Steamboat water rates will increase 2% each year until 2024
Routt County residents in the Mount Werner, Steamboat ll and Tree Haus Water and Sanitation Districts will see their water rates increase by 2% annually until 2024.
Steamboat Springs City Council unanimously approved the measure Tuesday, Dec. 14, with council member Eddie Briones recusing himself because he is an employee of the Mount Werner Water and Sanitation District.
Michelle Carr, distribution and collection manager for the city’s water and sewer department, told council the increase was important to conserve water amid climbing temperatures and more severe droughts each year, one of the city’s top priorities.
Though the increase is meant to help conserve water, most residents will not see a dramatic change, as rates will only go up by about $1 per year for residential households and $8 per year for commercial businesses.
On average, residents currently pay about $104 per month for water and wastewater uses, while commercial properties pay about $265.
By 2024, the average residential bill will eventually reach $106.25 per month, while businesses will pay about $290.47.
Carr conducted a study to see how the city can best balance affordability and conservation practices, and the study concluded that a small annual increase was all the city needed.
In an effort to keep prices fair, all water users will pay the same base rate for 4,000 gallons per month, which Carr said is about how much the average household uses. If a household or business uses more than 4,000 gallons, users will pay on a tiered system.
How does the tier system work? All residents who use extra water will see about a 10-cent increase per month.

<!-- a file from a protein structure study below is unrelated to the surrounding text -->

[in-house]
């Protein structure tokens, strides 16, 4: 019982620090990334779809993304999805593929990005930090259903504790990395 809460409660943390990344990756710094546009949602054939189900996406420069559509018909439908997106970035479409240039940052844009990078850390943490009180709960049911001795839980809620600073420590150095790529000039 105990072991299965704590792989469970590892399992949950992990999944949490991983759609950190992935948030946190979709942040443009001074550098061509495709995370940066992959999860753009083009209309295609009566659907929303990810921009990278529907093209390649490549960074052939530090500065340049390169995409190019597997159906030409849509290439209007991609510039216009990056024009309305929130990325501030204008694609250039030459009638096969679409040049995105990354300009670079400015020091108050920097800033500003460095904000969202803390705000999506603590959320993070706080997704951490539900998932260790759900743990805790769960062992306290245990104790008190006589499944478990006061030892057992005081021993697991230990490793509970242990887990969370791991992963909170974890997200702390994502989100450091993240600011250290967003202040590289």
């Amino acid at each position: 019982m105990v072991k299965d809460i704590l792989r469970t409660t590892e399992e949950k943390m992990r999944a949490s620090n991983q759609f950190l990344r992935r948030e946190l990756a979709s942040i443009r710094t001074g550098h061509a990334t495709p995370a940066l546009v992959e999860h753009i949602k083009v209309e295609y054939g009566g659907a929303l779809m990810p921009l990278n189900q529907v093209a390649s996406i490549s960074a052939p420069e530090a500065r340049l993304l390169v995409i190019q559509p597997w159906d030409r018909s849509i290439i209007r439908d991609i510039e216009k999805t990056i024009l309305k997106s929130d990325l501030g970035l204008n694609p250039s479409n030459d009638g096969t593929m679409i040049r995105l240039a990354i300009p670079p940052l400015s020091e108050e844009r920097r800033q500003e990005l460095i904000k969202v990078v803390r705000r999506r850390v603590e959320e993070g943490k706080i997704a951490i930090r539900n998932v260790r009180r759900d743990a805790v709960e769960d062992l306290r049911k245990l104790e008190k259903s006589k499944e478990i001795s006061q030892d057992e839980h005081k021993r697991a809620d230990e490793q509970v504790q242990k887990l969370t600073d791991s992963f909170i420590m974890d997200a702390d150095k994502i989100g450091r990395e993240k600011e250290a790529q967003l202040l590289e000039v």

• Residents who use 4,000-12,000 gallons will pay an extra $5.40 per month by 2024.
• Residents who use 12,000-20,000 gallons will pay an extra $8.26 per month by 2024.
• Residents who use 20,000-28,000 gallons will pay an extra $10.78 per month by 2024.
• The rates are lower for low-income and senior residents, and higher for businesses.
“This is to encourage conversation practices by setting the base rate and then having tiers of usage — that’s what we tried to encourage,” Carr said. “It’s kind of a balancing act because — while we want to keep rates affordable, and we’re really only trying to recover our costs of service and not any more than that — we just want to keep a balance to encourage water conservation.”
Residents and businesses currently pay for water and sanitation in two methods: fees for service and tap fees.
Fees for service are collected from customers paying their monthly bills. This revenue is used to cover the ongoing operation and maintenance of the systems, as well as the replacement of old and deteriorated infrastructure.
Tap fees, also known as plant investment fees, are used to pay for existing infrastructure and future growth.
Though Tree Haus and Steamboat ll are not within city limits, the city’s wastewater treatment plant serves residents in those districts — which both border city limits — so they pay the same fees as Steamboat residents.
The city breaks even on its utility fund, but staff reevaluate rates every three years to ensure the fund can stay self-sufficient.
While Carr said a primary focus is to improve water conservation, the city also considers factors such as drought, weather conditions and economic inflation in considering whether to raise rates and by how much.
“The purpose is to reevaluate the assumptions and projections made in the previous rate study and then kind of course correct,” Carr said. “It is developing rates based on new information that we’ve had over the past two to three years.”
Steamboat will conduct another study in 2024 to see how much — if at all — the city should raise its water rate.
To reach Alison Berg, call 970-871-4229 or email aberg@SteamboatPilot.com.
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